Friday, 3 February 2017

Newsquest questioned over ‘opaque’ annual accounts and boardroom pay after staff cuts

 From the NUJ which is of particular interest regarding the health and viability of local newspapers.

The National Union of Journalists (NUJ) has asked for questions to be answered by Newsquest following the publication of its 2015 accounts.

The union said the newspaper group should clarify why its latest accounts have wiped hundreds of millions of pounds off its revenue column, turned in a paper loss of £47 million and sliced more than 3,500 staff off the books compared to the previous 12 months.

Newsquest, a subsidiary of US giant Gannett, eventually filed its official UK accounts for 2015 four months late with Companies House and revealed that it had moved to a new accounting model which strips away the need for more detailed reporting of its figures.

So while in 2014, Newsquest reported turnover of £279 million and operating profits of £51.3 million, the newly produced figures for 2015 mysteriously show these as just £1.09 million and an operating loss of £47.2 million respectively – mainly because of an “impairment charge” or write down on the value of its local companies of £55.6 million.

Newsquest said it has adopted a new FRS 101 accounting standard and says in its accounts it has done so to take “advantage of disclosure exemptions allowed under this standard”

In 2014 Newsquest quoted its official total staffing number as 3,997 (of which 1,369 were editorial), in 2015 the total was only given as 393 (149 editorial).

But the 2015 accounts do shed more light on the pay of Henry Faure Walker and appear to contradict some claims by the company about his overall pay package made when it was revealed earlier this month as $1.45 million.

Then a company spokesperson said the chief executive’s salary was £310,000 - whereas the latest figures show a package of £591,804 for the “highest paid director”. And while Newsquest said publicly Walker’s pension payment from the company was £10,000 for the year, the accounts say this figure was actually £18,000.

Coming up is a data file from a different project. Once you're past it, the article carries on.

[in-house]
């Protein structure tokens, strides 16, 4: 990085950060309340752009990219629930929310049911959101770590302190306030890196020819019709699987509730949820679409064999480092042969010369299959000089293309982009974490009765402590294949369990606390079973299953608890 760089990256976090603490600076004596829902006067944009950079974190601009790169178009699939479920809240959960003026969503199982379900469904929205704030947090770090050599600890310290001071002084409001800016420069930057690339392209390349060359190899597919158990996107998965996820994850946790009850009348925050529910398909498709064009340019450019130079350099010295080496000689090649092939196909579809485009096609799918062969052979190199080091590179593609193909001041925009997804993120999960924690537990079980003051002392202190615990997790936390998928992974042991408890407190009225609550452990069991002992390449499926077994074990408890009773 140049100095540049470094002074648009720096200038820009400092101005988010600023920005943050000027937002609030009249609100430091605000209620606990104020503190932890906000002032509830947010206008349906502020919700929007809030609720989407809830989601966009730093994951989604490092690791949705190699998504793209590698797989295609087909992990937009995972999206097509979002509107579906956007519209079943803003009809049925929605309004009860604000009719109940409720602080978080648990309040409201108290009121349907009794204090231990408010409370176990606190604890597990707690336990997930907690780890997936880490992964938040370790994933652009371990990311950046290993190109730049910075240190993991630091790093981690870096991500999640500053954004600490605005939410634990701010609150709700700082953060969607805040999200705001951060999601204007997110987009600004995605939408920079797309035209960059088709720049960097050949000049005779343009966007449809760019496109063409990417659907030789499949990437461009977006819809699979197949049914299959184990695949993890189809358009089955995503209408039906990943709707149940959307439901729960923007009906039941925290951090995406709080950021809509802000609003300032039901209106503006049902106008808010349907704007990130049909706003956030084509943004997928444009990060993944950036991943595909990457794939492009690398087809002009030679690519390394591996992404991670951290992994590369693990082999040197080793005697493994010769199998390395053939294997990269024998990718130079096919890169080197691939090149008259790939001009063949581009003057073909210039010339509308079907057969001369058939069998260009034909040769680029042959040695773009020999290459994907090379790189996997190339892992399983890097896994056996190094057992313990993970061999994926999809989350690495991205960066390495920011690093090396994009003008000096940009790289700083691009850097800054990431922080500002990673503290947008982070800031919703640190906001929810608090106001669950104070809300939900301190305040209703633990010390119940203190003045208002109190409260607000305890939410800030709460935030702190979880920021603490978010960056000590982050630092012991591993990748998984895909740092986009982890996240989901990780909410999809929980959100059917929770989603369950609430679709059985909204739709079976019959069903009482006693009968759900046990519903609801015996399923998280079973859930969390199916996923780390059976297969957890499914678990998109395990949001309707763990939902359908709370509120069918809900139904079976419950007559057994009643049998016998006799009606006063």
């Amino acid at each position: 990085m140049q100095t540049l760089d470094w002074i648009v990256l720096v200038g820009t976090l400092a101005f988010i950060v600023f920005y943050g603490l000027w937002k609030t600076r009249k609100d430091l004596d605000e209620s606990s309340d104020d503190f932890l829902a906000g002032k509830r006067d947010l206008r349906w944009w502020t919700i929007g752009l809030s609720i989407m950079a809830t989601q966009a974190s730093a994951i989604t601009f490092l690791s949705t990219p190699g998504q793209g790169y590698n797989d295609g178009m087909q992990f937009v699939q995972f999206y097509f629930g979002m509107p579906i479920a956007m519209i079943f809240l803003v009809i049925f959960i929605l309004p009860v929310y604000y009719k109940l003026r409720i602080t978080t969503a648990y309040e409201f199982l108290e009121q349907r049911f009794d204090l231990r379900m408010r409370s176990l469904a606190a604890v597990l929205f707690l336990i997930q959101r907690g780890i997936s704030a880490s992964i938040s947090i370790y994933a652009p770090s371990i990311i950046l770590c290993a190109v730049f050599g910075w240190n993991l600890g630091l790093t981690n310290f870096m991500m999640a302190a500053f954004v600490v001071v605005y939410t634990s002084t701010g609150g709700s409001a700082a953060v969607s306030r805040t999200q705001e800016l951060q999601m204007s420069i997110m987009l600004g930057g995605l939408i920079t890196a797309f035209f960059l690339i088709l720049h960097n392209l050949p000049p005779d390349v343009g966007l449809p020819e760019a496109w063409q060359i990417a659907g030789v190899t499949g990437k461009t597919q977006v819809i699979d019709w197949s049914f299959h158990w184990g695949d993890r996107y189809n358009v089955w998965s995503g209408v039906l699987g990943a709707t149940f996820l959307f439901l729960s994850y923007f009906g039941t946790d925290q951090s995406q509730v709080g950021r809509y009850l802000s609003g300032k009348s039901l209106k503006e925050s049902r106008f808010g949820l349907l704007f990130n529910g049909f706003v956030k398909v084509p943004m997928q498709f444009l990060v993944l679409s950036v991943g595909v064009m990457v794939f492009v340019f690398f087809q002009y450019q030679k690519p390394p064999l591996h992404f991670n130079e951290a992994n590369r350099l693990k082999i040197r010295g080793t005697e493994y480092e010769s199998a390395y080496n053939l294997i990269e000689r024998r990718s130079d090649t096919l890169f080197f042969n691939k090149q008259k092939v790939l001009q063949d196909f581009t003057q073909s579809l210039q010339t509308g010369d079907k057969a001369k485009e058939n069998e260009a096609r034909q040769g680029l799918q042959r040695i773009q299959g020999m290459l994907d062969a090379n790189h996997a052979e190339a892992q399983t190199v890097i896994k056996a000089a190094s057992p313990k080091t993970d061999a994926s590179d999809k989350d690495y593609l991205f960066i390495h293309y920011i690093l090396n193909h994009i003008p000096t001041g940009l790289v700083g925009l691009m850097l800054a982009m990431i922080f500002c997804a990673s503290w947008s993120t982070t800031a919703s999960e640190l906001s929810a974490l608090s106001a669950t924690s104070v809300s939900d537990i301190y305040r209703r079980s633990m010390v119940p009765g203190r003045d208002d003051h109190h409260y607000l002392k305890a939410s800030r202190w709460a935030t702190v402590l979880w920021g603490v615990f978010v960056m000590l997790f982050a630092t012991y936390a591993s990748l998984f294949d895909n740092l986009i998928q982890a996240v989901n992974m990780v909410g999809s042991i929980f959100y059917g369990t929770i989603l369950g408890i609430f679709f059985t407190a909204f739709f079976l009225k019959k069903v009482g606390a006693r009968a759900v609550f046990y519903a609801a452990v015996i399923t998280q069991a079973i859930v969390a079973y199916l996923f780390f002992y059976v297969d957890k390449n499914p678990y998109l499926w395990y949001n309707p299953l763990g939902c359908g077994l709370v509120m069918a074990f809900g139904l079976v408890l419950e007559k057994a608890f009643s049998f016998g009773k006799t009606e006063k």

The company spokesperson also sought to explain the high overall total for Walker’s pay package as in part due to an undisclosed relocation package. This is now revealed as £47,000 in the accounts – worth about the salaries of two journalists made redundant during the year.

The union believes that at a time of continuing painful austerity for Newsquest’s employees, the company should not cherry pick the details it chooses to make public about its profitability, trading state and especially boardroom pay. Local NUJ chapels have been told there would be no pay rise for members in 2017.

Chris Morley, NUJ Northern and Midlands organiser, said:
We have been tracking the non-filing of Newsquest accounts for months given the importance to staff, who have suffered nearly a decade without a pay rise, to know more about the company’s ability to pay.

We are astonished that the company has moved to make its accounts even more opaque and less relevant when long-suffering staff deserve far better. As it is, missing the formal deadline to file the accounts by four months has cost the company thousands in fines – money that is desperately needed to invest in starved editorial resources.
The chief executive’s pay is incredibly high given the significantly smaller scale of the group and the huge amount of additional share options flowing his way. I’m sure the many journalists in the north of England and elsewhere in the country, whose jobs were destroyed when the work moved to Newport subbing hub, would have seriously considered moving if they had been given the relocation allowance of £47,000 made available to the chief executive.

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